In this model, the direction of the fascicles are not determined by the direction of individual strands, but instead by a continuous 2D vector map that determines the direction of fascicles. Due to the properties of this vector map, we may represent it quite simply as the gradient of a UV map. In the case of a sphincter, this UV map must loop around to ensure that the vector field is defined properly.

Fancy picture of a muscle that has been textured based on the gradient defined by the UV parameterization. The user can smoothly define regions on the muscle as tendons, displayed in a white texture. The grooved texture is currently for visualization purposes only.

Data in Blender

After our development of Geoscript, presented in the last update, we went looking deeper into Blender’s data model to experiment how we can implement the data access. Blender internally allows data blocks to store arbitrary data, which is useful for us! Not useful for us is that any such custom data would be included in every object, regardless of whether it represents a bone, a muscle, or skin.

As such, we are currently using our own makeshift type system to represent crucial data of each anatomical element, such as the dimensions of a joint or what it connects to. It is not ideal, but it works for now, and we will later refine this process to make the data representation more robust.

User interface

We’re getting closer and closer to something that’s not just a demonstration, but a usable product. And that means we can and should start focusing on the user interface too.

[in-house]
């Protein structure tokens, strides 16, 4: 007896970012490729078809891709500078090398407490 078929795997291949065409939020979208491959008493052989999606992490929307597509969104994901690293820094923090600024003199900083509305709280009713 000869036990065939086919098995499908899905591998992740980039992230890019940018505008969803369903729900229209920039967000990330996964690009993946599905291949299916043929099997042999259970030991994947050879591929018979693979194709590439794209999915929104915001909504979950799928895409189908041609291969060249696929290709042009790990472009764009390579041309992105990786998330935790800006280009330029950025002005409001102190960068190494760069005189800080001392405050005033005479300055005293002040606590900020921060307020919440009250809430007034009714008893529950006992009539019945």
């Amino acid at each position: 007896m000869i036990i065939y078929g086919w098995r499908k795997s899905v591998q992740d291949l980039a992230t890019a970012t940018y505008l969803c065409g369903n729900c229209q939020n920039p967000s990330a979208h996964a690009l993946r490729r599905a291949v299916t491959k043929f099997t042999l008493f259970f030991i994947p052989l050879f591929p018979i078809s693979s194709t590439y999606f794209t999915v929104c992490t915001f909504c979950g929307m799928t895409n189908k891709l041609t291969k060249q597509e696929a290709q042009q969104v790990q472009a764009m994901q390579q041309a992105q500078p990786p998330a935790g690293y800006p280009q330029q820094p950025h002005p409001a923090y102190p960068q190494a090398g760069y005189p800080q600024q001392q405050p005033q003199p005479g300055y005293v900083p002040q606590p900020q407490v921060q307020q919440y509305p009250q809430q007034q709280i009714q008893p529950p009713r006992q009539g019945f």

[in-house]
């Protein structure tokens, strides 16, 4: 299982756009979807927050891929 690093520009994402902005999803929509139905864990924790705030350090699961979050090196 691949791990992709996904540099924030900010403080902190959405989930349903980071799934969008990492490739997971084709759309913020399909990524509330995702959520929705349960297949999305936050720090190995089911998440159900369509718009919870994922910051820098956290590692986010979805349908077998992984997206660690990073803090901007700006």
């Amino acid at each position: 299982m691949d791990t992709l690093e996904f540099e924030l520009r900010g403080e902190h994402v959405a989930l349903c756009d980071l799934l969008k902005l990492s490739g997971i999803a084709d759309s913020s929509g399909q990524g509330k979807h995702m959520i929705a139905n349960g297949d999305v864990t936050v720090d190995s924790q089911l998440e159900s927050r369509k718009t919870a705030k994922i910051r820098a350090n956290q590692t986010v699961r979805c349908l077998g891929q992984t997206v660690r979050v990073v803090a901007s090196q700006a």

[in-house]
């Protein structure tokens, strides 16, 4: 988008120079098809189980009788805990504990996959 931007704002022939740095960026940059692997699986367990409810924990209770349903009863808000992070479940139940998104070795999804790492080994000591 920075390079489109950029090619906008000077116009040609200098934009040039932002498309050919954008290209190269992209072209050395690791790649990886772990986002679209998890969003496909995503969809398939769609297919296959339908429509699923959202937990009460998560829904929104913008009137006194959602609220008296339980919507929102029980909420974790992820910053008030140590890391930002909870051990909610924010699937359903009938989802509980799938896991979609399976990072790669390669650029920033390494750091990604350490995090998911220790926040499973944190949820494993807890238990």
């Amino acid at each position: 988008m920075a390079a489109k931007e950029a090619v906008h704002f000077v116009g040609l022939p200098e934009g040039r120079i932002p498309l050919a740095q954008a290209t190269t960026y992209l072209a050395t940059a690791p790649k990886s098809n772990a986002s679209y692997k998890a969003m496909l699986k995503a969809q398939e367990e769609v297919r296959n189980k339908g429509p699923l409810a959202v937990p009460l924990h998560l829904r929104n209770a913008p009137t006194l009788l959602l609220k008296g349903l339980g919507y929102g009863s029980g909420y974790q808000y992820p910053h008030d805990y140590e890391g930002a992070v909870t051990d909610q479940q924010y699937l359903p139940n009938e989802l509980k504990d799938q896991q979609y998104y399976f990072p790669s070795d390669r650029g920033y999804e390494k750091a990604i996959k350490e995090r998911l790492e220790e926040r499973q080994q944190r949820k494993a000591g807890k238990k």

I’ve added the beginning of a user interface for adding and editing anatomical joints on existing anatomical bone objects.

The bone properties panel, which allows the user to add, remove and edit joints linked to bones.

We also have some lovely work on UI by Pine, who contributed the mode-switching system that allows the user to switch between viewing and editing bones, or muscles, or skin. This will be very important for the users to be able to cleanly work and focus on the parts that they are engineering, which otherwise would be hidden under the noise. Thank you Pine!

ARF Context Modes, contributed by Pine. Selecting such a
mode brings the user into a focused view.

Looking forward

Now that we have the conceptual model of irregular bones in place, we can move towards finishing the entire skull, implementing sutures, and then examining the shape of an anthropomorphic skull. We will also soon implement the simulations of soft tissue, like muscles, to ensure they won’t intersect bones or other muscles during editing.